Avoiding apathy between elections
In a Nov. 5 report from Politico, an estimated 36 million people cast their ballots ahead of Election Day.
That number is certainly stunning when considering that fewer than 82 million total voted in 2014 during the last midterm election.
The high turnout speaks to the climate of politics in the United States, and the way in which both sides of the political aisle have responded to various issues since Donald Trump was elected president in 2016.
Whether voters classify themselves as Republican, Democrat or Independent, everyone has an opinion on what President Trump’s policies are or aren’t doing for the United States and, likewise, most are actively engaged and invested in what the future holds.
Regardless of the midterm results being to each individual’s personal taste, a hearty round of applause has to be given to Americans simply taking charge and letting their voices be heard in massive numbers.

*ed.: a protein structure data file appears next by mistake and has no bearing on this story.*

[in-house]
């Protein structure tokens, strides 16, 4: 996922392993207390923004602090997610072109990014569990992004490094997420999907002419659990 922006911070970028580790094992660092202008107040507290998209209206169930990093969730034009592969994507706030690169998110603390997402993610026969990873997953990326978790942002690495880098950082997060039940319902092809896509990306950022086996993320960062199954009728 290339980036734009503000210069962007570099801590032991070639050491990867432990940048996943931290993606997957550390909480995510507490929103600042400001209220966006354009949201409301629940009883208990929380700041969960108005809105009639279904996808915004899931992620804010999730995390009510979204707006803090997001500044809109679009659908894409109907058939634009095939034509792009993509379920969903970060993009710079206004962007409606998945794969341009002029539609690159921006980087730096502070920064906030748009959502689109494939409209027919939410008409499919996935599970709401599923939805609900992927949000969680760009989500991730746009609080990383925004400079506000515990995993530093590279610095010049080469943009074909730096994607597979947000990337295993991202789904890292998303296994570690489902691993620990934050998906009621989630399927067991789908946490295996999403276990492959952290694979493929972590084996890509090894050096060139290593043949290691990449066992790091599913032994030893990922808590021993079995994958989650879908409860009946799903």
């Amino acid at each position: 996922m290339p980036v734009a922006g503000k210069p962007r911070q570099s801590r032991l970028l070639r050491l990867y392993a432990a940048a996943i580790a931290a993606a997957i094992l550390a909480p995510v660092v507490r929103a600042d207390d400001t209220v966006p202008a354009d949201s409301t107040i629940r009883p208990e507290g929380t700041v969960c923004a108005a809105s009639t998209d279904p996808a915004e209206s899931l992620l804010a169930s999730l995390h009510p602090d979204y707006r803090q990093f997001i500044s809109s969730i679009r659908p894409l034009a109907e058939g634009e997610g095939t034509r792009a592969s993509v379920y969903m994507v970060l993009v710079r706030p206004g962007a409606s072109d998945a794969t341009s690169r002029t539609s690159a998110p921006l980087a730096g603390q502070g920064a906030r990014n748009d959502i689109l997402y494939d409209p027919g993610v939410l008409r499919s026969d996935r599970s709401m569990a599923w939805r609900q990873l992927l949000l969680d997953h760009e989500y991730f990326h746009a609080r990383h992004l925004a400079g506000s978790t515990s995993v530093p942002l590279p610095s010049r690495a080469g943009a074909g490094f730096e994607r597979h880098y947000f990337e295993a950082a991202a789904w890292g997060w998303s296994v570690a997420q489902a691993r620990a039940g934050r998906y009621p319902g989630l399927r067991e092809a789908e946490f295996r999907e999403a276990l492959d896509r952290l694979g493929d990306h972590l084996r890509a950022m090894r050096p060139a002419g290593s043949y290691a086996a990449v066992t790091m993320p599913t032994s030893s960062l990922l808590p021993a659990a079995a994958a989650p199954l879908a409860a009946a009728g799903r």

It’s easy – terrifyingly so – to be apathetic about local, state and federal elections. In a country of 326 million people, the voice and the vote of one person might seem irrelevant, but when several million shrug their shoulders and don’t head to the polls, the impact of indifference can have vast repercussions.
The foundation of America was built on everyone using their voice in bring change, and far too often in this country we take democracy – and the right to vote that comes with it – for granted.
It is imperative that we, as a country, always remember the importance and the sacrifices made for all of us to have these rights.
But it goes so far beyond the voting booth, it will be two more years before the United States has another major election. We would encourage everyone to stay involved and interested in what is happening on the federal level, and to keep an ear to the ground in the months between elections.
Remember what candidates do and don’t do, hold them accountable for their action or inaction and always remember that we all have the power to change the country.